The behaviors of the residues of the models (-) were analyzed according to variables related to the surface conditions (soil texture, moisture and roughness) or sensor configuration (incidence angle and SAR antenna frequency). For each input variable, the sensitivity of the residues was calculated by considering all measurements (inside and outside the domain of validity of the models). Figure 6 shows an overview of the sensitivity values observed for each semi-empirical model in the X-, C- and L-bands. Maximal sensitivities were observed between the residues and khrms (with a decreasing trend from 0.3 to 2.4 dB per unit of khrms), which confirms that the description of the surface roughness is poor in radar backscatter models. Moreover, the increase of this bias with the frequency (illustrated by the Oh 1992 and Dubois models) underlines the sensitivity of the backscattering coefficients to the roughness states, particularly in the L-band. Other important dynamics constitute interesting levers to reduce the model bias, such as the trends with the incidence angle (particularly for the model of Dubois). Finally, the low sensitivity between the residues and the top soil moisture can be overlooked if this parameter is not a key descriptor of bare soils.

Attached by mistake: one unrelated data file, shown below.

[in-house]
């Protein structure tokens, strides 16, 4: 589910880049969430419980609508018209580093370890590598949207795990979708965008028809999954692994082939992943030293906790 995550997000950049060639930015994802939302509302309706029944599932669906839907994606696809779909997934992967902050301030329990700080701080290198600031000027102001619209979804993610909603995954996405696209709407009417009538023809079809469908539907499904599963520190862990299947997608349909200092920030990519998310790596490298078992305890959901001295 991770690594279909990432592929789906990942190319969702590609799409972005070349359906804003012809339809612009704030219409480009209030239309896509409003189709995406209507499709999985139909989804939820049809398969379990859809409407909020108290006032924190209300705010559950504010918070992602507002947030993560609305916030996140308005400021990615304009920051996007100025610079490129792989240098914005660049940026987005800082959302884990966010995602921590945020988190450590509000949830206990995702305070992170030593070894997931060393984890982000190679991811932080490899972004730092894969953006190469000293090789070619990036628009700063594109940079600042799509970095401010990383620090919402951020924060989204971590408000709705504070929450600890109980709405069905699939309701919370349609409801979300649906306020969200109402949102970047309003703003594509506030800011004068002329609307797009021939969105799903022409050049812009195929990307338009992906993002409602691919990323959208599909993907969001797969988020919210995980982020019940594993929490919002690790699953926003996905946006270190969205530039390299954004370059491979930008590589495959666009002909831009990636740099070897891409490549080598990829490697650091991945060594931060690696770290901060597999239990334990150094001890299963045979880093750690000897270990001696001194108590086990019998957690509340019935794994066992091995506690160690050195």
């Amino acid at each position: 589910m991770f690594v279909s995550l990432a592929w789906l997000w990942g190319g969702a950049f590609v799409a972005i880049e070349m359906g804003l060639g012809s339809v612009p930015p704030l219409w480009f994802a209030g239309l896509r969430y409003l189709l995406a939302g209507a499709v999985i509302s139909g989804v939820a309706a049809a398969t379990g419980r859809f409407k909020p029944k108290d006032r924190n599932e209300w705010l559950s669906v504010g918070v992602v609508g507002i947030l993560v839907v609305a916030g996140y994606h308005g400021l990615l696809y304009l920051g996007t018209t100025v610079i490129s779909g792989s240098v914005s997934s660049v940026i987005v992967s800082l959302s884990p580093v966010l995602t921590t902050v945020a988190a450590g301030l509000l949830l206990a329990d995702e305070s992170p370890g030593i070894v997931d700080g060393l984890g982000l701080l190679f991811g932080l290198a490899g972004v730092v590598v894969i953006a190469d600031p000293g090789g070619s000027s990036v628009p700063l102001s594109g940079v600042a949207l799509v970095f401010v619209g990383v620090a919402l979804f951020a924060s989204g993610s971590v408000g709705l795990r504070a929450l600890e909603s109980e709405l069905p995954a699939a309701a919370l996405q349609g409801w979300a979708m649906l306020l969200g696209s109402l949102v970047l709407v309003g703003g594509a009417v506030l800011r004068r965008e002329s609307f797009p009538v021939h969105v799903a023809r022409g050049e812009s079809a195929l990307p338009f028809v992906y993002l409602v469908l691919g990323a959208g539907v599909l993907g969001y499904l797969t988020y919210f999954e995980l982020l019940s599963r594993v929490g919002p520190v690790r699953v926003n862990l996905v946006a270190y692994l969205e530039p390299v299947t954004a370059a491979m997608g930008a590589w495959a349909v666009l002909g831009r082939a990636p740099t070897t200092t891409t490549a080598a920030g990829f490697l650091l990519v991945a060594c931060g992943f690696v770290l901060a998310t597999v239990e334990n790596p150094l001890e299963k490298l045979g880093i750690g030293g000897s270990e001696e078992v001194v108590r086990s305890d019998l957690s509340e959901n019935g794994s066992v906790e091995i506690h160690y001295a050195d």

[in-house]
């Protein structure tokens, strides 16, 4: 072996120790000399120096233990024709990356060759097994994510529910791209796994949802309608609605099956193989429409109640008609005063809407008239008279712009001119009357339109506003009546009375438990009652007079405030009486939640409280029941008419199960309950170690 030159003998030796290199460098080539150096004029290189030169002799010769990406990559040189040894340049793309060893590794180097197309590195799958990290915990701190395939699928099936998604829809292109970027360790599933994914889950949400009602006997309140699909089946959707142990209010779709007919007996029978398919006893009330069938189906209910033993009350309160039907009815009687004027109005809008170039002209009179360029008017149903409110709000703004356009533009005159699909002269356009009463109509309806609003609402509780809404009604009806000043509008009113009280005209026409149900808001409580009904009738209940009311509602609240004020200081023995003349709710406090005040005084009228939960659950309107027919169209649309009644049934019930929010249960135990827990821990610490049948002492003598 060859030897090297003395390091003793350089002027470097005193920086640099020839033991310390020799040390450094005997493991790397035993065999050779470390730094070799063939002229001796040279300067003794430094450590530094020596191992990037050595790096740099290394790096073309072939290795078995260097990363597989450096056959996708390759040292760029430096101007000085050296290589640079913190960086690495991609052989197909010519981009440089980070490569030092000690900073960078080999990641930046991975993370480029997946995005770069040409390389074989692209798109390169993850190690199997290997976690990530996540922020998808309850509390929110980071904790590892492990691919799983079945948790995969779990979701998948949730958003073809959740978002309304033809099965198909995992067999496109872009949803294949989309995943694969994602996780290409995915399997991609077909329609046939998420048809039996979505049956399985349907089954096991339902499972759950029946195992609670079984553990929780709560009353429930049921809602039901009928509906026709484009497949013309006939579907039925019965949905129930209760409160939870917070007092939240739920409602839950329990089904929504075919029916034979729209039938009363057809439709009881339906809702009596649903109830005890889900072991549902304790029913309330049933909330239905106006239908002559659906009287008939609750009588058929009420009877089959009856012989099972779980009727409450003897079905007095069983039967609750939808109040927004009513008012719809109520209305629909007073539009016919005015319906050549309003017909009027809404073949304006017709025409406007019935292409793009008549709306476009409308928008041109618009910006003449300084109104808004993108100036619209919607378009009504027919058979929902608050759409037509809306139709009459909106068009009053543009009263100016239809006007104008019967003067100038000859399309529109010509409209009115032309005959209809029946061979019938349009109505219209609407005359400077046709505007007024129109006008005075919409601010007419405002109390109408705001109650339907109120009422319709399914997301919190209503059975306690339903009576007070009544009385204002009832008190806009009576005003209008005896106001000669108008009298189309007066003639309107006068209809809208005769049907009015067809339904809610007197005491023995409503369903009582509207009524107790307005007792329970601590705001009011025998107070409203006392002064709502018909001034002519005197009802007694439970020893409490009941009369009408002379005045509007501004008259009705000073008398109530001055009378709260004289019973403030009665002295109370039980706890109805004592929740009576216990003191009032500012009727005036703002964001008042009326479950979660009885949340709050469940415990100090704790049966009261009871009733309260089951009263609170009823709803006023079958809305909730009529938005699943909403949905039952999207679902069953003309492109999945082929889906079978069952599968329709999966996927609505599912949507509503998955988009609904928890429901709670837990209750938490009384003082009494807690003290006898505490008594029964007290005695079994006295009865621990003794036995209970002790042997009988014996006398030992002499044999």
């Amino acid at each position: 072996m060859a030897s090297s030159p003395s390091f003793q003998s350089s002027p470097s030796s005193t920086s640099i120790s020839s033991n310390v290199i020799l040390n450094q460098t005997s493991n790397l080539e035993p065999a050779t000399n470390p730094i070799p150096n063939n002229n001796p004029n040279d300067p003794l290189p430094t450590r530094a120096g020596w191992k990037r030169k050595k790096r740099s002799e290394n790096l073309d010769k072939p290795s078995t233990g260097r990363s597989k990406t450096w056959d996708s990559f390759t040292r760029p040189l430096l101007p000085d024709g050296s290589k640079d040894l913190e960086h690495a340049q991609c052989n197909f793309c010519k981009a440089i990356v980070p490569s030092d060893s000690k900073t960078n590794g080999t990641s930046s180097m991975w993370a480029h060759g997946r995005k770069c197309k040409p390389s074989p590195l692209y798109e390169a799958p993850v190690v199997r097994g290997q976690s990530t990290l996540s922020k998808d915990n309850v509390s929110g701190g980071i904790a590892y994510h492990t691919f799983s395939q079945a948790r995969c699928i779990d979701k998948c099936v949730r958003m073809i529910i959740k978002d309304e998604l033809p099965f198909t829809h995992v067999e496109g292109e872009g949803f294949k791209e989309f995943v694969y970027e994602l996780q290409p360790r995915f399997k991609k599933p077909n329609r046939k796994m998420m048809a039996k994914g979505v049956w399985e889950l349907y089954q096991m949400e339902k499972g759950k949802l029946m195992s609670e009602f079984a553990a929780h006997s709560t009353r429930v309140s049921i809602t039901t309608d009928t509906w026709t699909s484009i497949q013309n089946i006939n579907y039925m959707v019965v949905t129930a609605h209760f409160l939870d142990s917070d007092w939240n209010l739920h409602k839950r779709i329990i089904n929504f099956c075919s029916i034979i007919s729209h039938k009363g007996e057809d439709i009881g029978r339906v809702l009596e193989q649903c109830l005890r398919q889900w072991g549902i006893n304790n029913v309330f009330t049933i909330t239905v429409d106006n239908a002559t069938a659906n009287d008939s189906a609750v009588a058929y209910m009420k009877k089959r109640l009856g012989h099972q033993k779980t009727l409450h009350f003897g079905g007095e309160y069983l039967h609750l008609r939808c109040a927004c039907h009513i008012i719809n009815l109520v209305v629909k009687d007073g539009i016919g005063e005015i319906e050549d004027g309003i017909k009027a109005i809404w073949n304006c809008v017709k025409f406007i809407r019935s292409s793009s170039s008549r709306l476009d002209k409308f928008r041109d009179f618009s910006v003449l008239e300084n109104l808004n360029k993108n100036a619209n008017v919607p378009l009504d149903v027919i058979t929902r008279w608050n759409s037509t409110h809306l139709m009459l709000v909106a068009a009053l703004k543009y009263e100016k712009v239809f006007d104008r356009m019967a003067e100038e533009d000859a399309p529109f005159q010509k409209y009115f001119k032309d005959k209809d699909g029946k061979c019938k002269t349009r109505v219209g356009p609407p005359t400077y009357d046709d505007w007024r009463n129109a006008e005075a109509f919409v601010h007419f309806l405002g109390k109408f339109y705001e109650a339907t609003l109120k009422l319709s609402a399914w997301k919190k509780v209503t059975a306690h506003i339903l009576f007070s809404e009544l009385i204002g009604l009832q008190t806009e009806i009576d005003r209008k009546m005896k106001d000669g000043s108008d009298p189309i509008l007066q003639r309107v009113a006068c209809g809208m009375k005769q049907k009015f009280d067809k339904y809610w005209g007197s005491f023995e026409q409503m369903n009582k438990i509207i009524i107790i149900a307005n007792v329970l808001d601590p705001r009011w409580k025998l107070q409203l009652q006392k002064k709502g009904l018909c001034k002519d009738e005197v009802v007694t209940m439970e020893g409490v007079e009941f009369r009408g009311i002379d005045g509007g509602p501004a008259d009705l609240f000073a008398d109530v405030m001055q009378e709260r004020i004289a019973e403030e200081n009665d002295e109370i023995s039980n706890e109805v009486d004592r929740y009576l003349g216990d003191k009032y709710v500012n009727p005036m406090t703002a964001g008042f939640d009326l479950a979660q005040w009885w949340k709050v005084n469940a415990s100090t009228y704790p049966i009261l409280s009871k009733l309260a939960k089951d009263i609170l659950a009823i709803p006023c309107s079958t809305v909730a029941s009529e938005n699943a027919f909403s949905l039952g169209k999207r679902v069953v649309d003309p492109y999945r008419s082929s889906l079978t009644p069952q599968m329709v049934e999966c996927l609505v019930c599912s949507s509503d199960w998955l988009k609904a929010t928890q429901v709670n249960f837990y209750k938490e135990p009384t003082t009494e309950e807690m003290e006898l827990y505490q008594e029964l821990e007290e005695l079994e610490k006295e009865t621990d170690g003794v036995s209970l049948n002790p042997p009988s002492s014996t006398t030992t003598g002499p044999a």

Those sensitive parameters were corrected in the modified version of the three models (displayed in red in Figure 6).

Figure 6. Summary of the sensitivities observed between the residues of the models and the input variables, expressed in dB for khrms, dB by % m3・m−3 for Top Soil Moisture, dB by % for Clay or Sand, and dB−1 for Incidence Angle.

As an example, Figure 7 presents two observed residue behaviors with respect to the incidence angle or khrms and the Dubois model. The behaviors of the model residues are not necessarily homogenous and linear, as in the case of the relationship between the incidence angle and the residues of the Dubois model in the X-band (Figure 7(a)). Indeed, a non-linear decrease (relationship between khrms and the residues, Figure 7(b)) is observed. These specific behaviors are integrated in the semi-empirical models to improve their representativeness of bare agricultural soils.

4.2. Improvement of the Semi-Empirical Models

4.2.1. Statistical Performances of the Modified Models

The modified semi-empirical models were statistically evaluated on validation samples, which represent 50% of the total samples (Figure 8). The increase in r and the RMSE values demonstrate the improvement of the simulations of different models regardless

(a)(b)